Tuesday, August 04, 2009

Onerous Regs For Web Ads Ruled Unconstitutional

Source: Media Post Blog
by Wendy Davis

"Internet advertising differs significantly from advertising in traditional media." That's according to U.S. District Court Judge Martin Feldman in Louisiana, who Monday invalidated portions of new state restrictions on attorney advertising.

The new rules would have required lawyers to submit all ads, including pay-per-click search ads, to a committee for advance review at a cost of $175 per ad. If blog posts were deemed ads, attorneys could have had to pay for vetting each time they made a new post.

The law firm that challenged the new regulation, the Wolfe Group, said that it spent $160.63 on pay-per-click ads with Google in the second quarter. During that time, the firm ran 12 variations of its ad. The cost to the firm of vetting those ads could have been as high as $2,100.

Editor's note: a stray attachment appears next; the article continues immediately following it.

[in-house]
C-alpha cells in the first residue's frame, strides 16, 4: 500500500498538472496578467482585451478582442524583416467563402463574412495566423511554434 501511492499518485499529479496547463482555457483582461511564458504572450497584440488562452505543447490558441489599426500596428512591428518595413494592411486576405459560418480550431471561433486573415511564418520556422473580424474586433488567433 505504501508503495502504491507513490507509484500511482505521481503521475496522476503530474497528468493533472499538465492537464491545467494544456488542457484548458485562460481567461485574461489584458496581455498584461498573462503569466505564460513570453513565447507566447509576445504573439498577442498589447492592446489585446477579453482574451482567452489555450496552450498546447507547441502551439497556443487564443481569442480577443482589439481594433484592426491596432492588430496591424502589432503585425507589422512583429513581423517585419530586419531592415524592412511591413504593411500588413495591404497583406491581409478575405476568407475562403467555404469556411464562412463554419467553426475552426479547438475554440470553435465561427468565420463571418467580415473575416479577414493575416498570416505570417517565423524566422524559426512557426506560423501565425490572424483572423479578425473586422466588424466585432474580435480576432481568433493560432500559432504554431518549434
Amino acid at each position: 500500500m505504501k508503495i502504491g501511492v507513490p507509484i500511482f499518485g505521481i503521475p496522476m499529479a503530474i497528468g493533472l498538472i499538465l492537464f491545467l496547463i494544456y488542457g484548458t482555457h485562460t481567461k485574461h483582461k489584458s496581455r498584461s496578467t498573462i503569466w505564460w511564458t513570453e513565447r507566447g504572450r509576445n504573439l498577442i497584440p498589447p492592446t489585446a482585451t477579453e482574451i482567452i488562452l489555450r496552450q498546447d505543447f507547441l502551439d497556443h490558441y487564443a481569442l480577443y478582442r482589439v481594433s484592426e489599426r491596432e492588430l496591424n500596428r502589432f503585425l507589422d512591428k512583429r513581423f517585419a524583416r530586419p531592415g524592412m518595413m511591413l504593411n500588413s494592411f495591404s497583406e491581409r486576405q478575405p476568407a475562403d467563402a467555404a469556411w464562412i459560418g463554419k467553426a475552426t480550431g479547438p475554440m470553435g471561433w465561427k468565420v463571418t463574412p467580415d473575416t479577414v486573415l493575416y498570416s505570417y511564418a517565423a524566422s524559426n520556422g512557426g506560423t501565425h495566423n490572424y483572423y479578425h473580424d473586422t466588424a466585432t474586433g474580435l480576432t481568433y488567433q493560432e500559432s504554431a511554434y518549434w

Feldman found that such limits on Web advertising were unconstitutional. In his 39-page opinion, he also criticized the authorities for crafting an ad policy that didn't account for the difference between push and pull mediums. "The Internet presents unique issues related to advertising, which the state simply failed to consider in formulating this rule," he wrote.

This decision makes a lot of sense. Like other types of advertising, pay-per-click ads can mislead consumers. But that's no reason to require marketers to present their ad copy for pre-publication review -- a process that would certainly discourage many legitimate companies from using the Web to communicate with consumers.

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